Rogers State University senior Kira Carter is the epitome of “excellence.”
Since starting at RSU, the Lawton native has made her mark on the Hill, as a member of Alphi Chi National College Honor Society, the Pre-Professional Health Club, and the founder of the student organization “Brothers and Sisters of Excellence.”
“When I came to RSU my freshman year (in 2019), I struggled a bit to make community and to have a really, really good support system,” Carter said. “The Honors Program is amazing and gives you lots of opportunities, but I didn’t feel like I made the connections I was expecting, so I thought I would create one myself — a safe space for students, specifically Black students, but one with an emphasis on inclusiveness, so I created the Brothers and Sisters of Excellence.”
Brothers and Sisters of Excellence (BSE) is designed to be a community for all students, Carter said, with the mission to enhance the lives of Black students and those seeking a culturally diverse college experience.
“The organization promotes diversity, including through small groups, events and community involvement, acknowledging RSU’s Black students while also promoting inclusiveness for everyone,” she said. “It was the first Black student organization in about ten years, I think, and it felt good to have been instrumental in bringing one back to Rogers State.”
As Carter continued working towards her major, in the summer of 2022 she went to Washington, D.C., for an internship at the U.S. Department of Education.
“Last summer, I was wanting to better understand the policies that go into making the healthcare system what it is, so I ended up at the Department of Education as a budget service intern,” she said. “It was nothing medical – it was very different than what I expected, but I learned a lot. It was interesting to see the education aspect of things and where and how the budget comes into it. I got to see a lot of the COVID-related funding and how that was processed, how different funds are allocated and the different funds people can apply for to raise money for their schools.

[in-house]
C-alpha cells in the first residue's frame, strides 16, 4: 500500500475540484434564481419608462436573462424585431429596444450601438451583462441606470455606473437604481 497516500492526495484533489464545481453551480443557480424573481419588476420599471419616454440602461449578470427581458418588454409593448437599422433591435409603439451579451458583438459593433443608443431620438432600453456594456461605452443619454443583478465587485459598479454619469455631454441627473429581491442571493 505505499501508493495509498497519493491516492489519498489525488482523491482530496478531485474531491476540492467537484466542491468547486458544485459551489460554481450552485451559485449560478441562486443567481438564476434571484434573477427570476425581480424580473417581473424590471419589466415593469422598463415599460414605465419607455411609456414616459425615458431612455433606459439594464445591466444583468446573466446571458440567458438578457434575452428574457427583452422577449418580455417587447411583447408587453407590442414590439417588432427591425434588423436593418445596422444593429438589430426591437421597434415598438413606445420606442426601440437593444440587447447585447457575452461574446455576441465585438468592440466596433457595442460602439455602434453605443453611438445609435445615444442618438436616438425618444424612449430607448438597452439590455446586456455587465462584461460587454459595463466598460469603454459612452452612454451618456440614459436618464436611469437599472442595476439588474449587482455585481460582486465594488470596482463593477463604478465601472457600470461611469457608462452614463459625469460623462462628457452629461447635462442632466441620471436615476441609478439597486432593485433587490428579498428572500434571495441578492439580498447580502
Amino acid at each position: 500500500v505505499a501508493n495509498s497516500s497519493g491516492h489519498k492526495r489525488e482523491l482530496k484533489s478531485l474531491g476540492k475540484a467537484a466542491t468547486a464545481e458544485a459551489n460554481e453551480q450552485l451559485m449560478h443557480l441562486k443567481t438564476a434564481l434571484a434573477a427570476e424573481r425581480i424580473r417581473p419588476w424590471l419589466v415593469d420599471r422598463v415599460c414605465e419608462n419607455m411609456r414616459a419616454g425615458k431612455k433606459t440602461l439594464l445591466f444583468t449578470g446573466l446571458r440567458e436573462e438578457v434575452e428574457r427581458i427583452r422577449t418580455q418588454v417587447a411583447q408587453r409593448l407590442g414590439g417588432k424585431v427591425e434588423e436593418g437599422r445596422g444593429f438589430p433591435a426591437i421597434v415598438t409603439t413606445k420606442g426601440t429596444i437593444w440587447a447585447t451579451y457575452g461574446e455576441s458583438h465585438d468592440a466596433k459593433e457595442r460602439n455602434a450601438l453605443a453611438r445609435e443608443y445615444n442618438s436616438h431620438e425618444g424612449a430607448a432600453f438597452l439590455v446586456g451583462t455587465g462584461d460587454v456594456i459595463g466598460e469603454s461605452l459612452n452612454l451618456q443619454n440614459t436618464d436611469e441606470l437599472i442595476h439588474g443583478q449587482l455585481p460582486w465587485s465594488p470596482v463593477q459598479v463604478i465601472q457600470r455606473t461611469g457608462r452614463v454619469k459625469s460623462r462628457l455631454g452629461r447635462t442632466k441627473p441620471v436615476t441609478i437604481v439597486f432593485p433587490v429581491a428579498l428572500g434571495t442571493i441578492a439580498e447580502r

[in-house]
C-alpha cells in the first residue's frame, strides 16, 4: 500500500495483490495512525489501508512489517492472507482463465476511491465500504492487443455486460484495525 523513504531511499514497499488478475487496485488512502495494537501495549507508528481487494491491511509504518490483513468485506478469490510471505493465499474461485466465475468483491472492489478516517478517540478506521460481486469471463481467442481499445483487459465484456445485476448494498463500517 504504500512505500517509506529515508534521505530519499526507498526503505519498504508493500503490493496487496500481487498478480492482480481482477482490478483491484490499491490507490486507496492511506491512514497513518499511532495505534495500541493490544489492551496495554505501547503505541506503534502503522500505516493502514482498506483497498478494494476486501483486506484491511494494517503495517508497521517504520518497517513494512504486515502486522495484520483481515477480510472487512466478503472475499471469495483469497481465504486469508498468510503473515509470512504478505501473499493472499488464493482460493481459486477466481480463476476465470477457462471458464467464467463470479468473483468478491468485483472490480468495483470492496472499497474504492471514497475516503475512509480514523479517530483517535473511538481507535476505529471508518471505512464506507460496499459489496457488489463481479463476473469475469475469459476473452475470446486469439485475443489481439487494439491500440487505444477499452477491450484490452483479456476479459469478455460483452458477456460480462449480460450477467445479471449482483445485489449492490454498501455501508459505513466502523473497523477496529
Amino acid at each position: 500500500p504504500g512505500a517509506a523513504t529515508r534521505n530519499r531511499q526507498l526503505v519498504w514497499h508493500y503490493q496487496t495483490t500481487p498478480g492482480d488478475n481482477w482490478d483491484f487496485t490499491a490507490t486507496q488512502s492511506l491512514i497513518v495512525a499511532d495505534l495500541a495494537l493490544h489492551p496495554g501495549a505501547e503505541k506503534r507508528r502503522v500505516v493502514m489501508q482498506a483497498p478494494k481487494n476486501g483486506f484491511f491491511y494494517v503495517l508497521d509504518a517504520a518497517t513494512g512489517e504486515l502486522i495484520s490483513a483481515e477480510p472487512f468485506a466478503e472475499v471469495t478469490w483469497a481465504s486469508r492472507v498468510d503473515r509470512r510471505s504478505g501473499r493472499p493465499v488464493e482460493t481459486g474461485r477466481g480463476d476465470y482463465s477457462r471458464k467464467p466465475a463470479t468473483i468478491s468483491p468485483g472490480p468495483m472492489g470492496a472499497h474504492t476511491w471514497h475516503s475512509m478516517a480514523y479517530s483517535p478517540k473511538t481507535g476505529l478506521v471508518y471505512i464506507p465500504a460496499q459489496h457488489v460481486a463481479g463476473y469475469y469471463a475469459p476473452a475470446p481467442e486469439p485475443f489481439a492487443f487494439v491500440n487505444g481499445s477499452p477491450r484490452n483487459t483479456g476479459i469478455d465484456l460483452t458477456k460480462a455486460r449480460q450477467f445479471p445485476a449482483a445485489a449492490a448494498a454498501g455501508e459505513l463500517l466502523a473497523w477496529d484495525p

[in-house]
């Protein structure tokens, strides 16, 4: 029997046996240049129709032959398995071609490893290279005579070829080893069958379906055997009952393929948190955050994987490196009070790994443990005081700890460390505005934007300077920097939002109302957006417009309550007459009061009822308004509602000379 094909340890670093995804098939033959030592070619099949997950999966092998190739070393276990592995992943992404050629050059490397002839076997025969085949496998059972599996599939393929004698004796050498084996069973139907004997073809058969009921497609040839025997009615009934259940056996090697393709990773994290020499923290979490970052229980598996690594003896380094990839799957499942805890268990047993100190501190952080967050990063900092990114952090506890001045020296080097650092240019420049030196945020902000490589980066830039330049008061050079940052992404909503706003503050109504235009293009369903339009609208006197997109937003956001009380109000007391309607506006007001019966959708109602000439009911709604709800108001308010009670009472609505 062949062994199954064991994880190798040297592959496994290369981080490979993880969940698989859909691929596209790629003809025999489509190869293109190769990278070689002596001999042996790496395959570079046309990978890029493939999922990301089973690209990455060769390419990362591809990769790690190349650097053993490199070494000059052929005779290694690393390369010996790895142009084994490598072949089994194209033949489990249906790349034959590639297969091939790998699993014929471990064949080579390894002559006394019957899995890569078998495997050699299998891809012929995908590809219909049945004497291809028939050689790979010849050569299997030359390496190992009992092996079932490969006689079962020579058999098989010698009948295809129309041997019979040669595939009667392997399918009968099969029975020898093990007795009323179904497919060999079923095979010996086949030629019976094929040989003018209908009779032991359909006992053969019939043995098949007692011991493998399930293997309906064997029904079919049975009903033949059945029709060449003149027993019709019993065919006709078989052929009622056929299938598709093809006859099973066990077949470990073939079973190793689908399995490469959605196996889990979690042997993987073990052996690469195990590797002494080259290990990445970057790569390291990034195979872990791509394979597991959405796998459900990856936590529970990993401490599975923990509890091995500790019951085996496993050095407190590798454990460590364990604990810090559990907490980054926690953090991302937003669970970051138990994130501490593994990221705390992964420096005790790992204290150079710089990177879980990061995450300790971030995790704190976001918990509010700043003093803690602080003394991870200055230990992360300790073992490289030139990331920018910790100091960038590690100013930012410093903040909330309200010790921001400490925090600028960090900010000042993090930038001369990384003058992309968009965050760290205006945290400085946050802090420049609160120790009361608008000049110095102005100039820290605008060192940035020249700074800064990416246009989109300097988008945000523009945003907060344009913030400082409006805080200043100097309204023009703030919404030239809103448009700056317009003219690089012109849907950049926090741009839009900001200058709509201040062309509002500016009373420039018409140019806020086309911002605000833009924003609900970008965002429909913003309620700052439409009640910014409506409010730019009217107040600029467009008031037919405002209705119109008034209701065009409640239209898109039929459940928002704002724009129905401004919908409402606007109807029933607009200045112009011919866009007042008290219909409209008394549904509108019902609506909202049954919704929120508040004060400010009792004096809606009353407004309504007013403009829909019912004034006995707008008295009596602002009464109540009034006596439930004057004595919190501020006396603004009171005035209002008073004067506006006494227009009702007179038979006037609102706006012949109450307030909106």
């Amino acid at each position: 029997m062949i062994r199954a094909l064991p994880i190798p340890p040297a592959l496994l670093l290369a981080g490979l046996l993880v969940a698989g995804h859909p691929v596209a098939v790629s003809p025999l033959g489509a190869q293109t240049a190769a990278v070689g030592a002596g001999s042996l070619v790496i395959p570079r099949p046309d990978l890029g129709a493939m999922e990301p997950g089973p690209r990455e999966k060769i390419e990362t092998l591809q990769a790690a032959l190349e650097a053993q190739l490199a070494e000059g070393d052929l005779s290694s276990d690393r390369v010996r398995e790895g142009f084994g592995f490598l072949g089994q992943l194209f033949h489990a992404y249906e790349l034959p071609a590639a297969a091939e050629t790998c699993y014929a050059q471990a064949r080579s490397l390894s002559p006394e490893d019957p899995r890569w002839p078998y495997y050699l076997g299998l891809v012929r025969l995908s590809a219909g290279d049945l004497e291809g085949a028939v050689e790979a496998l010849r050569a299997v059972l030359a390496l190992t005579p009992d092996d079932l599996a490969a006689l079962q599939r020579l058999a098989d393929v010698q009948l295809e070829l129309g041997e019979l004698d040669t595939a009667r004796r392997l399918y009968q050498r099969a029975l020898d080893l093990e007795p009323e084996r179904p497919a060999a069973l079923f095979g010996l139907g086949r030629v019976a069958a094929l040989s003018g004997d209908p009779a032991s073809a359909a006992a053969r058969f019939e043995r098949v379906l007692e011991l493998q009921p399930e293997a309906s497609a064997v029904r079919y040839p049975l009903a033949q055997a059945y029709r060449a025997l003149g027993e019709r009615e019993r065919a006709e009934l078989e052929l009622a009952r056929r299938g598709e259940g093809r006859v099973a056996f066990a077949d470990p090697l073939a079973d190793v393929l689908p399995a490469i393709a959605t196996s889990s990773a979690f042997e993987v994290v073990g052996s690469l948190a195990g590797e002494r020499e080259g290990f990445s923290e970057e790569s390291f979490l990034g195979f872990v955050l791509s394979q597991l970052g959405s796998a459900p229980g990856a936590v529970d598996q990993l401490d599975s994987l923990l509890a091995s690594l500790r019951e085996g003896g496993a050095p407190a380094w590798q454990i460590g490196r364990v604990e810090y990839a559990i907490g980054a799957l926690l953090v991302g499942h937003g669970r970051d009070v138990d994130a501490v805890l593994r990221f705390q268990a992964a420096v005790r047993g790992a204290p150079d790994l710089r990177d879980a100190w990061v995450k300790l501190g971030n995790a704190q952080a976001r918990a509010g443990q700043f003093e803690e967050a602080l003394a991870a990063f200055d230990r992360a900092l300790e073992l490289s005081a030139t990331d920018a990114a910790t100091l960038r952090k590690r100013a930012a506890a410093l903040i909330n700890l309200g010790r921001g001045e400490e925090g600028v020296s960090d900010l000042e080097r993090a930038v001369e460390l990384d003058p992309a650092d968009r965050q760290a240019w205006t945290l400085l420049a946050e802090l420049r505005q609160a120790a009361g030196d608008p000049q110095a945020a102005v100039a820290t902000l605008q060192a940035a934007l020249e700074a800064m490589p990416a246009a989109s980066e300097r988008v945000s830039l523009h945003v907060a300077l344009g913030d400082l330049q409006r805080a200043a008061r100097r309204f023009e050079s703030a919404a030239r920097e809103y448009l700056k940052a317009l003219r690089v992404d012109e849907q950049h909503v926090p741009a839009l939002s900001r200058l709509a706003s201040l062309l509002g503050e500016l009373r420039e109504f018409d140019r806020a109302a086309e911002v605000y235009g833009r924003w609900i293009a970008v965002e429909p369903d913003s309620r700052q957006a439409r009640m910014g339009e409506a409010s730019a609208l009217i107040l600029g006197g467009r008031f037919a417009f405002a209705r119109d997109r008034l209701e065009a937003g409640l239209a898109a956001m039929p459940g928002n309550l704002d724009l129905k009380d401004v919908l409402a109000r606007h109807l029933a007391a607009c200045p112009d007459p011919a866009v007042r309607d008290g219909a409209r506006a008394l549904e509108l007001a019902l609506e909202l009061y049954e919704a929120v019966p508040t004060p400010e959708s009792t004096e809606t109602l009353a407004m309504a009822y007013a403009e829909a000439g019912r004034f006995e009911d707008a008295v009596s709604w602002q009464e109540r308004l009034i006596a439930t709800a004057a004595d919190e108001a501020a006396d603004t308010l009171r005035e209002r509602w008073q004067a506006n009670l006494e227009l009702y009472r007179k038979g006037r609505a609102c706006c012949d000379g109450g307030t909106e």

“Plus, there were aspects of diversity and inclusion, which I’m very passionate about,” she added.
Carter is slated to graduate this spring with her B.S. in molecular biology, after which, she said will be looking into potential medical school programs.
“I like osteopathy. I really like the more holistic approach, understanding that the body, mind and spirit are connected is really important,” she said. “Seeing how everything is connected is really cool to me, plus, I may look into psychiatry as well, although I’m not sure where that may lead me.”
Carter said her time at Rogers State University has helped prepare her for the challenges that lie ahead.
“I feel like RSU has been very good to me. I’ve been challenged here, and that’s good,” she said. “The professors I’ve had have been very supportive. You can always ask them questions about anything you have and talk to them directly. That’s something you wouldn’t get at a lot of other, larger universities. The smaller class sizes really make for a more intimate, better learning environment, for sure.”
RSU’s Honors Program provides an atmosphere where the best and brightest scholars, such as Carter, can challenge themselves academically and maximize their college experience. The Honors Program offers a four-year scholarship package that covers tuition, fees, books, on-campus housing and a meal plan.
For more information about RSU’s Honors Program, visit www.rsu.edu/honors.